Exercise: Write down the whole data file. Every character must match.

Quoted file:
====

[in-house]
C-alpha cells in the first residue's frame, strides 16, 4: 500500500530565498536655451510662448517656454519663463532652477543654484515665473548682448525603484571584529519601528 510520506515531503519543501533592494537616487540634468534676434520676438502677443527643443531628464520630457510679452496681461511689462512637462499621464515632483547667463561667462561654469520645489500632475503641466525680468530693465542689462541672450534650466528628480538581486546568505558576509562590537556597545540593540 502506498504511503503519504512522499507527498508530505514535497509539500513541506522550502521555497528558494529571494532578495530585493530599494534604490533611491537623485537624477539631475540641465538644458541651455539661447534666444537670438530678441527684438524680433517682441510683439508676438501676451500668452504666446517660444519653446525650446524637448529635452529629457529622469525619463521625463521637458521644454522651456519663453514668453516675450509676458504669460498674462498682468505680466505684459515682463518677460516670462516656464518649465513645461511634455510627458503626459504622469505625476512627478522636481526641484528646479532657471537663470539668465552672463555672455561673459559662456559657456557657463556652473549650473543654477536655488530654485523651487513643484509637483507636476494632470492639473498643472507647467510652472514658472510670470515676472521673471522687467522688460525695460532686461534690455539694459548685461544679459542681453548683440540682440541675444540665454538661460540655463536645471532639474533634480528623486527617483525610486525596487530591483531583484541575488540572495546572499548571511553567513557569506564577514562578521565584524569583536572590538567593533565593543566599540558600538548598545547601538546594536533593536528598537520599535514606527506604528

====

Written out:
[in-house]
C-alpha cells in the first residue's frame, strides 16, 4: 500500500530565498536655451510662448517656454519663463532652477543654484515665473548682448525603484571584529519601528 510520506515531503519543501533592494537616487540634468534676434520676438502677443527643443531628464520630457510679452496681461511689462512637462499621464515632483547667463561667462561654469520645489500632475503641466525680468530693465542689462541672450534650466528628480538581486546568505558576509562590537556597545540593540 502506498504511503503519504512522499507527498508530505514535497509539500513541506522550502521555497528558494529571494532578495530585493530599494534604490533611491537623485537624477539631475540641465538644458541651455539661447534666444537670438530678441527684438524680433517682441510683439508676438501676451500668452504666446517660444519653446525650446524637448529635452529629457529622469525619463521625463521637458521644454522651456519663453514668453516675450509676458504669460498674462498682468505680466505684459515682463518677460516670462516656464518649465513645461511634455510627458503626459504622469505625476512627478522636481526641484528646479532657471537663470539668465552672463555672455561673459559662456559657456557657463556652473549650473543654477536655488530654485523651487513643484509637483507636476494632470492639473498643472507647467510652472514658472510670470515676472521673471522687467522688460525695460532686461534690455539694459548685461544679459542681453548683440540682440541675444540665454538661460540655463536645471532639474533634480528623486527617483525610486525596487530591483531583484541575488540572495546572499548571511553567513557569506564577514562578521565584524569583536572590538567593533565593543566599540558600538548598545547601538546594536533593536528598537520599535514606527506604528